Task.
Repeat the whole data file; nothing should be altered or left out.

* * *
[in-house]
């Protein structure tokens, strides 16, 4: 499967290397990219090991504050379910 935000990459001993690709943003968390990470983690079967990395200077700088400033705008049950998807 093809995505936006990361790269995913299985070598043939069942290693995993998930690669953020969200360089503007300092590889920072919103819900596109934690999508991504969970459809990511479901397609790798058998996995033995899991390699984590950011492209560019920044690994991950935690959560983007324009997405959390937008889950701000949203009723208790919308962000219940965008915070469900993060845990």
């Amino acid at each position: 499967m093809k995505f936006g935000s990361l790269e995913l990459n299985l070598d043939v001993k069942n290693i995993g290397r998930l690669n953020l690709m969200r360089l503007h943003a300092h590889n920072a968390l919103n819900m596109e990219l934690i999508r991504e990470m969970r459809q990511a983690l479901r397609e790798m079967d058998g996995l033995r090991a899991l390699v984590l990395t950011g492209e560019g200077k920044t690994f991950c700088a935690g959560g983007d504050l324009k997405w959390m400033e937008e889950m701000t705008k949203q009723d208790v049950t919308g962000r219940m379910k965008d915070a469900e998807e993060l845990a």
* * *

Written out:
[in-house]
């Protein structure tokens, strides 16, 4: 499967290397990219090991504050379910 935000990459001993690709943003968390990470983690079967990395200077700088400033705008049950998807 093809995505936006990361790269995913299985070598043939069942290693995993998930690669953020969200360089503007300092590889920072919103819900596109934690999508991504969970459809990511479901397609790798058998996995033995899991390699984590950011492209560019920044690994991950935690959560983007324009997405959390937008889950701000949203009723208790919308962000219940965008915070469900993060845990």
């Amino acid at each position: 499967m093809k995505f936006g935000s990361l790269e995913l990459n299985l070598d043939v001993k069942n290693i995993g290397r998930l690669n953020l690709m969200r360089l503007h943003a300092h590889n920072a968390l919103n819900m596109e990219l934690i999508r991504e990470m969970r459809q990511a983690l479901r397609e790798m079967d058998g996995l033995r090991a899991l390699v984590l990395t950011g492209e560019g200077k920044t690994f991950c700088a935690g959560g983007d504050l324009k997405w959390m400033e937008e889950m701000t705008k949203q009723d208790v049950t919308g962000r219940m379910k965008d915070a469900e998807e993060l845990a």